About those Israel Day Parade T-Shirts

I was excited to finally make it to this year’s Israel Day Parade in New York. I could go on about how I was excited to support Israel, to see friends, and so on, but really, I was excited for the t-shirts.

You see, way back in 2010, I helped with the ‘design’:

‘Design’ definitely deserves its single quotation mark, but still: I really wanted to get my hands on a shirt. Unfortunately, I could never make it to New York for that purpose – until this year.

And now that I finally got one, I feel the need to comment – not because whoever designed this year’s shirt changed the English font, and not even because the ‘logo’ I had ‘designed’ had become only a minor element, but because the illustration Hillel chose to shoehorn onto the front struck me as rather curious:

To spare you from having to unduly scrutinize that picture, here are the cities it names, roughly from top to bottom:

Kfar Saba, Givatayim, Bat Yam, Eilat, Ramla, Kiryat Gat, Hadera, Kiryat Motzkin, Nazareth, Tiberias, Nahariyya, Beit Shemesh, Ramat Gan, Beer Sheva, Akko, Herzliyya, Ashdod, Karmiel, Holon, Jerusalem, Hod HaSharon, Umm el Fahm, Haifa, Kiryat Ata, Tel Aviv-Yafo, Rishon LeZiyyon, Lod, Ashqelon, Bene Beraq, Netanya

If you know anything about Israeli geography, you’ll notice that every single one (with the possible exception of parts of Jerusalem) is located on the Israeli side of the ‘green line’ that separates pre-1967 Israel from the territory it gained in the Six Day War. The list even includes Umm el Fahm, an Arab-Israeli city on Israel’s border with the West Bank. In other words, not a single settlement on the other side of the green line – Hebron, Kiryat Arba, Efrat, Alon Shvut, Ariel, Ma’aleh Adumim, to name just a few off the top of my head – made it.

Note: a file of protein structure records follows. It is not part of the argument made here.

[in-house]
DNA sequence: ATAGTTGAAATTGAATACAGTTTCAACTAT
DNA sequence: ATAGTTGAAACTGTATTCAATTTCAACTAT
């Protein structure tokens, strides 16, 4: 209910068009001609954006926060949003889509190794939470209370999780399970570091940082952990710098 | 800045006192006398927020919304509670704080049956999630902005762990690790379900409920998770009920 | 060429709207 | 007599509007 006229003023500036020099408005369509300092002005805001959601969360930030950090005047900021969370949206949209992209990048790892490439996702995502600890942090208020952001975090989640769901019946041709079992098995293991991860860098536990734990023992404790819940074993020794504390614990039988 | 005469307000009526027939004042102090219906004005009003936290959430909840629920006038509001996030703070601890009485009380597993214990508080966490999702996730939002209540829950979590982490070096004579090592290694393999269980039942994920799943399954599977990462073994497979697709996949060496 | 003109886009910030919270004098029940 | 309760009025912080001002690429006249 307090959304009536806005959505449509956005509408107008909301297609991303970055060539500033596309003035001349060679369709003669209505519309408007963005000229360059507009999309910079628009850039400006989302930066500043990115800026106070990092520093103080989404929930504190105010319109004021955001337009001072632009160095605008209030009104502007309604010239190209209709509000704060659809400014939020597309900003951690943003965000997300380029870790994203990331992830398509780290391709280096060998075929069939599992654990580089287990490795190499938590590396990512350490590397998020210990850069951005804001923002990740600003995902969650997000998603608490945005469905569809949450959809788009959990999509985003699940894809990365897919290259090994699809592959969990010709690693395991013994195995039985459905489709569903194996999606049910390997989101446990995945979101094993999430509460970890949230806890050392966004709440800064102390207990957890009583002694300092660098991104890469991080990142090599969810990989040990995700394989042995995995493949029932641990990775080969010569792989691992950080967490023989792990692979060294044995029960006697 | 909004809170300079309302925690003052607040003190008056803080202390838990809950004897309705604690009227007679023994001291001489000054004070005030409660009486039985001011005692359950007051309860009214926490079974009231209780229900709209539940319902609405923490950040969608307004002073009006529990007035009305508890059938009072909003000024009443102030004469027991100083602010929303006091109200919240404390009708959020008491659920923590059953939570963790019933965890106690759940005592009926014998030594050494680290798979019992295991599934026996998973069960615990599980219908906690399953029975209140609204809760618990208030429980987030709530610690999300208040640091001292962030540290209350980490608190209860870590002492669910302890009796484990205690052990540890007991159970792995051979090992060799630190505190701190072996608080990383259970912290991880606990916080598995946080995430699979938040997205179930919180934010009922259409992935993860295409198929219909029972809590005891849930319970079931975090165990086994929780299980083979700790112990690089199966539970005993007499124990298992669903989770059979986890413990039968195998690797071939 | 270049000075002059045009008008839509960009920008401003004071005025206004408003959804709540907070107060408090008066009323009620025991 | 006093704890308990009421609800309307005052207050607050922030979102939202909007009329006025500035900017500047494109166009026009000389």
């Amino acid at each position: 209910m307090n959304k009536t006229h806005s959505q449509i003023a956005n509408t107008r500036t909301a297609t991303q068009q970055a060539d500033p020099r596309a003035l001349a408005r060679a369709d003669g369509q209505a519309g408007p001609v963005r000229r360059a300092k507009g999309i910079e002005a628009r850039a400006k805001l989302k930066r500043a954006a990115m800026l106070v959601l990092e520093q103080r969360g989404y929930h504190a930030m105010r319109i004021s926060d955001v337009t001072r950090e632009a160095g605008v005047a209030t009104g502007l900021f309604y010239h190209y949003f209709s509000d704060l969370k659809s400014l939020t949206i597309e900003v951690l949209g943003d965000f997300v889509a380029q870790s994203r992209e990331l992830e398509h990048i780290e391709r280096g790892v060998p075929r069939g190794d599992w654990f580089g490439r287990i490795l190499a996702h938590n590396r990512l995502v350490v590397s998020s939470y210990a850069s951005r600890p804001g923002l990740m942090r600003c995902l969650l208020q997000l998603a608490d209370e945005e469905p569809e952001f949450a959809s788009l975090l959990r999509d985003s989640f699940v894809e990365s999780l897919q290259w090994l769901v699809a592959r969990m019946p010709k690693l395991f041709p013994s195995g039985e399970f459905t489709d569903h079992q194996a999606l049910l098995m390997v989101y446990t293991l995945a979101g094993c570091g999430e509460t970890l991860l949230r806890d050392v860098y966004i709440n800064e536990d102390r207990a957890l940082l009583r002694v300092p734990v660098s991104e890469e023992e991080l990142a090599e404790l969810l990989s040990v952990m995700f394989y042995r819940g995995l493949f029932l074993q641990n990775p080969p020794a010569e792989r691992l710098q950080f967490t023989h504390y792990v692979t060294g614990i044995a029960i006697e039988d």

It would seem this decision puts paid to attempts to paint the parade – and its environs – as a hotbed of radical right-wing pro-Israel, anti-Palestinian activity, until you take another look at that shirt and pay closer attention to the border with which it represents Israel. Note that this is the same border that (rightfully) gets supporters of Israel worked up about PA intentions from time to time:

And while Israel does actually have some claim to this entire territory – in that it does physically control the land within the borders depicted on the t-shirt – this indignation should all, in fairness, work both ways.

I wrote earlier that the t-shirt design was ‘curious’. Were the list of cities not so expressly limited to the undisputed borders of Israel, I don’t think I would have imagined a great deal of thought went into the shirt’s design. But given the fact that it has, I think the contrast represented by the t-shirt ‘design’ provides a shred of insight into the schizophrenic relationship American supporters of Israel navigate on a constant basis.

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